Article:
Costco has enthusiastically embraced hearing aids as store-in-store revenue builders in all of its burgeoning warehouse locations since the mid-90s. The rate of Costco hearing aid center growth (feature image, red) has outstripped warehouse growth (blue) in recent years. Both are on fast tracks.
Last Giant Standing, Building-Wise
Costco’s Big Box footprint is large on the land (Fig 1). There’s a booth in every Box. Hearing aid prices are low, revenues are high. Those facts are established.
Other economic facts are harder to come by; some are still emerging. On its own, the building-and-booth growth strategy does not automatically conjure increased consumer demand for hearing aids and services. Spikes in consumption do not automatically translate to increased satisfaction and shifts in Demand.
Big store retail chains of all varieties are failing or drastically reducing their infrastructures (think Sears, JC Penney, Radio Shack, Macys, WalMart, Kmart, Kohl’s, Safeway, Staples), due to changing shopping patterns (think Amazon and probably drones). This year is expected to bring a “giant wave” of closings in the US to reduce the square feet of retail space per person, which is the highest in the world (23.5 sq ft per capita).
In the middle of this, Costco is building more boxes and booths-in-boxes? Is it possible that hearing aids are the last frontier on in-store retail? Are they a serious part of the Costco expansion strategy? Inquiring minds wish to nail down Costco’s share of the hearing aid market and know in what ways its presence is influencing the goods market and sending shocks to the supply side.
The last post left hanging the question of whether Costco’s growth of market share signals a growth of the market itself or just a loss of share for other providers. Today’s post takes a swag at an answer.
Costco Market Share
Costco sales have indeed kept pace with its infrastructure expansion, at times at the expense of existing practitioners. In 2014, 1.9% of private sector growth (3.4% total) was attributed to Costco. One can interpret this to mean that the traditional 3-4% expected annual growth at retail held steady that year, but only because Costco took market share from dwindling private practice sales. Those grew a paltry 1.5%.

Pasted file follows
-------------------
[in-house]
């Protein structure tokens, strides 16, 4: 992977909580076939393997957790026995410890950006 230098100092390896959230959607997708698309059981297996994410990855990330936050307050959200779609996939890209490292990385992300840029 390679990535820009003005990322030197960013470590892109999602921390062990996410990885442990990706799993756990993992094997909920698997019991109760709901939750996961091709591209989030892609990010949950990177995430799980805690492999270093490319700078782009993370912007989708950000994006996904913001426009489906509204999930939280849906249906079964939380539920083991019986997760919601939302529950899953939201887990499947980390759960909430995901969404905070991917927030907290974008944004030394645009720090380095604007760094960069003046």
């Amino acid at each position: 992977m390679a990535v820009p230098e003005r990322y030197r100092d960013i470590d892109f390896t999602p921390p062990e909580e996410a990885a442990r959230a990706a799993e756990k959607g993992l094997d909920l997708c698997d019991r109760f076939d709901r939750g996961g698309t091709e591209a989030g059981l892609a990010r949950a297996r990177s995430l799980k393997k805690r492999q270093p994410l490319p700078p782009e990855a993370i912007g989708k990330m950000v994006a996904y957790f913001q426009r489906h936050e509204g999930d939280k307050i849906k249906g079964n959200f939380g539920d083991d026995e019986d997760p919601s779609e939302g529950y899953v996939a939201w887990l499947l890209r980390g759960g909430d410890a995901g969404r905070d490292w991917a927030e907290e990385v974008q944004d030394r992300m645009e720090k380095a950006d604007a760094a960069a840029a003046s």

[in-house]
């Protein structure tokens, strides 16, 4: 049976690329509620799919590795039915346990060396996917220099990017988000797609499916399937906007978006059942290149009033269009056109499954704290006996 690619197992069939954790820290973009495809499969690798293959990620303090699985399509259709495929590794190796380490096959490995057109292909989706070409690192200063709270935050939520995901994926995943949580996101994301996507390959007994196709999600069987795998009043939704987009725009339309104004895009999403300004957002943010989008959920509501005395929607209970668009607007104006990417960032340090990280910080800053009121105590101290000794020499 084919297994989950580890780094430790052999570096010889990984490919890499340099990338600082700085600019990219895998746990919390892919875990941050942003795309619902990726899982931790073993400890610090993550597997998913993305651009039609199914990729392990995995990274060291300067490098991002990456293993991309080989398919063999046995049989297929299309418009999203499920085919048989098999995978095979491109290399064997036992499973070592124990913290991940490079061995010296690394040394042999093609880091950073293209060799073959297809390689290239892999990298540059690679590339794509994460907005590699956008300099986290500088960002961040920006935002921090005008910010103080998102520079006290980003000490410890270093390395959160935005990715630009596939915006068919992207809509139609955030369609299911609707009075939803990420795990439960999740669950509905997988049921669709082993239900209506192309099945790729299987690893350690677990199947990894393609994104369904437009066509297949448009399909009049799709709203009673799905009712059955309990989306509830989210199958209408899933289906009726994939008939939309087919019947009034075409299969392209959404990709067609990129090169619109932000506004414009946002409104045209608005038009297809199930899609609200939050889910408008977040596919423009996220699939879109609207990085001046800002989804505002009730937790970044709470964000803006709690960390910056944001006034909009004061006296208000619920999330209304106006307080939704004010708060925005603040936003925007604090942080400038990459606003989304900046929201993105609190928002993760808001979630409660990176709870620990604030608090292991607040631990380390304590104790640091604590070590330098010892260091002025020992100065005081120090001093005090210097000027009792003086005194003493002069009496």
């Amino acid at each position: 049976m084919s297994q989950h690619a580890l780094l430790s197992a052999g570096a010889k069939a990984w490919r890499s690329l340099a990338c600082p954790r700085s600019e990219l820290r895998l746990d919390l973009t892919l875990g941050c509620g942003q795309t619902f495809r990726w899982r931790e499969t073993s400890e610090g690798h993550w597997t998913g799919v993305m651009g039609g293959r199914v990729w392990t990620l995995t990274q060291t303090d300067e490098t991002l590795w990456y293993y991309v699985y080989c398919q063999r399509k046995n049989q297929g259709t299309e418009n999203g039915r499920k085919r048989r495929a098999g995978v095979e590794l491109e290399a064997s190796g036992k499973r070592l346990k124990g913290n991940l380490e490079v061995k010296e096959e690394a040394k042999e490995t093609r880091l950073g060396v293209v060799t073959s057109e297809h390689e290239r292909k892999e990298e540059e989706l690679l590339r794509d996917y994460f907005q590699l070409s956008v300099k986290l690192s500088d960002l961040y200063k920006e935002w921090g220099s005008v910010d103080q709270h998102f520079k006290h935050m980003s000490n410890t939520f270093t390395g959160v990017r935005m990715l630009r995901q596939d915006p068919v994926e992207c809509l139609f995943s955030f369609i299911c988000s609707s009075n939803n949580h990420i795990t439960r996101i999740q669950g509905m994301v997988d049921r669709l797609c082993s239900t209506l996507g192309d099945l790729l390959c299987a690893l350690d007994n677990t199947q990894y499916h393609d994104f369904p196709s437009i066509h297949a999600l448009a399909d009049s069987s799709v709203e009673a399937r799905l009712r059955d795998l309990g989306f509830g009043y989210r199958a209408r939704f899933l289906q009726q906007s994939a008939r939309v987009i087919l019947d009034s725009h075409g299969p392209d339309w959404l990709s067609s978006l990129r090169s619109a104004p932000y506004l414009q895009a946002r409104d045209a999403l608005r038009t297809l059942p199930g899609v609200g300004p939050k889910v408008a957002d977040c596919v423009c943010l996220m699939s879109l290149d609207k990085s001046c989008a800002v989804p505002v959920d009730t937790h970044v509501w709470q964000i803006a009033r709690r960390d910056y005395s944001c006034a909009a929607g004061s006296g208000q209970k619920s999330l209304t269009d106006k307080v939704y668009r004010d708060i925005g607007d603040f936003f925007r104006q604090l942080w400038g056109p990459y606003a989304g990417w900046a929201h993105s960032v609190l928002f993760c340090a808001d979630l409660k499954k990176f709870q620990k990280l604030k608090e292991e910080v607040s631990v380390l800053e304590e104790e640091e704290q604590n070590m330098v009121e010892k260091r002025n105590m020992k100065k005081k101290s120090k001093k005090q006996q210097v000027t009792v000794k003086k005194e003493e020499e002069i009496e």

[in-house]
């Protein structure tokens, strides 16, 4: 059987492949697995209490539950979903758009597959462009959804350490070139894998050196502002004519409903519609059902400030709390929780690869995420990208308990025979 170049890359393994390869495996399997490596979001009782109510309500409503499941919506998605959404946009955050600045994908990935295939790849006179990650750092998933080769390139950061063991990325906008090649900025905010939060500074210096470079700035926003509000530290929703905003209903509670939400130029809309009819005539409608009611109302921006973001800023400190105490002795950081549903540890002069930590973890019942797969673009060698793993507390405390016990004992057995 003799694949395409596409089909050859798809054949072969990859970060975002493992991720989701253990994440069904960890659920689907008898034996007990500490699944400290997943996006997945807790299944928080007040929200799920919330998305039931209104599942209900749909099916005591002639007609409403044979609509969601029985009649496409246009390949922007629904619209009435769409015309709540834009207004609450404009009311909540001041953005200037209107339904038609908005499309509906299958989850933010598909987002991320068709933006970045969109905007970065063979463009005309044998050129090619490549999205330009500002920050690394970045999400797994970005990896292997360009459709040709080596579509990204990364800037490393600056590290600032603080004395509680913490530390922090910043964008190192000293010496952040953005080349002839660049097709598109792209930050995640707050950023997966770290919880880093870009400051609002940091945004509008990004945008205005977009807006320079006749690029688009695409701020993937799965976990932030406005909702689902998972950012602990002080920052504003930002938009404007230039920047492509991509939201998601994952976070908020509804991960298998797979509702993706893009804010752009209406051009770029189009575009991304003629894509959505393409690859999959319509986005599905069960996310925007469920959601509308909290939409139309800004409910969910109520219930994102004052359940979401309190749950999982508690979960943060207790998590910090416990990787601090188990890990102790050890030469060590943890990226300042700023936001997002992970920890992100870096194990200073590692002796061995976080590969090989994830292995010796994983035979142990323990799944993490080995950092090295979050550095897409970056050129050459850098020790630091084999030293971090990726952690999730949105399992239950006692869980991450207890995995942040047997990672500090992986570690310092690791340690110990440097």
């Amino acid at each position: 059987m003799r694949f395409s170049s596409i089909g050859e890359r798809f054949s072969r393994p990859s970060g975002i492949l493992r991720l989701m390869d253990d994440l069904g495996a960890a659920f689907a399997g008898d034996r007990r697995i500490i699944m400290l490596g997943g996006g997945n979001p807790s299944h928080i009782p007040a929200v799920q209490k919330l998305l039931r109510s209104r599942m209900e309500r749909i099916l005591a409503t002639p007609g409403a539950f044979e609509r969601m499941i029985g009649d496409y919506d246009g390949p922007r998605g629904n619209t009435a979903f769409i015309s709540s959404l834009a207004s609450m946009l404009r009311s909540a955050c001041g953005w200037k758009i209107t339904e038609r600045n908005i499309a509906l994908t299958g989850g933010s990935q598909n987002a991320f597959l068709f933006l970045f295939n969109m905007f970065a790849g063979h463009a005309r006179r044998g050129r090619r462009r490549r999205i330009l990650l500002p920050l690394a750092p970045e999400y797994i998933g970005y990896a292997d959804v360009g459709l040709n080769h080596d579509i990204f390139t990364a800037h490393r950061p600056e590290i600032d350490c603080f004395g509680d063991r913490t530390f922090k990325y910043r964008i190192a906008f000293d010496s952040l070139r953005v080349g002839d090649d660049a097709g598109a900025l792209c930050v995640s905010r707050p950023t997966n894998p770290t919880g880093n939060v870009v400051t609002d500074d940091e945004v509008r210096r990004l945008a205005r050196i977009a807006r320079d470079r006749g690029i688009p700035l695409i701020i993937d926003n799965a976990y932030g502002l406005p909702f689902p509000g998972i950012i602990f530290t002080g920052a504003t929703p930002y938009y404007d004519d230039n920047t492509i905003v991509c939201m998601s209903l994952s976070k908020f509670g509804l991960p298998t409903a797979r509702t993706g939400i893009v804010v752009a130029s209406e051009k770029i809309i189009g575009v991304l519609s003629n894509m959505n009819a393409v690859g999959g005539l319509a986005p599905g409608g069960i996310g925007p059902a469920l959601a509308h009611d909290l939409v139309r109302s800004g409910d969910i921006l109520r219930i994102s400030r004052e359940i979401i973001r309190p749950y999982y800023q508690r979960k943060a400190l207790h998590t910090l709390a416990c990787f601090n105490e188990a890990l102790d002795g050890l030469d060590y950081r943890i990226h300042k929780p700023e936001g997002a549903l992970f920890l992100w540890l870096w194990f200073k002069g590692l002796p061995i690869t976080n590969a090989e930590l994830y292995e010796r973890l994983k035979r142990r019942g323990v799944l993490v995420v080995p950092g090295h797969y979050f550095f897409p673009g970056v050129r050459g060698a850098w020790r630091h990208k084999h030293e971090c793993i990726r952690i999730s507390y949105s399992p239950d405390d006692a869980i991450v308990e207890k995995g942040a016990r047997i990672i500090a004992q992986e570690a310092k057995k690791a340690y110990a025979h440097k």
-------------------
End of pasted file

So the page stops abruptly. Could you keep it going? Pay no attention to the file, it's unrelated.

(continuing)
Everybody did better in 2015 (Fig 2). Private sector sales grew by 7.83%, racking up $2.65M sales. Hearing Review pegged Costco’s market share at 11% and noted 20-25% year-over-year growth for 2015 and the previous five years.
One could interpret 2015 to mean that the pie was growing, thanks to all involved. Rather than posing a threat to private practices, perhaps Costco was doing its share to grow the pie and spread the wealth. Or maybe not. What if it’s growing the pie but wants more pie?
Eat More Pie!
Financial analysts peg Costco’s current market share at 11-12% of US commercial sales and rising (Fig 3). To put that in bottom-line perspective, 11-12% translates to about 322,000-350,000 units sold by Costco in 2016. That in turn drills down to 600-700 aids/store (assuming all 506 US stores have hearing aid centers), or monthly sales in the mid 50’s (53-58 aids/month) for every single store in the US. Wow. It is no wonder that one insider reports being “…told on more than one occasion, that
on a square foot basis the Hearing Aid business is by far the most valuable real estate in the warehouse.”
The overall commercial US hearing market grew at a healthy pace in 2016 — 10.6%, which beats the almost 9% growth of 2015. Hearing Review estimated 15% internal growth in sales at Costco. On that basis, HR assigned Costco 12% of the market in 2016. Running the numbers, Costco alone accounted for almost 1% of total 2016 retail growth.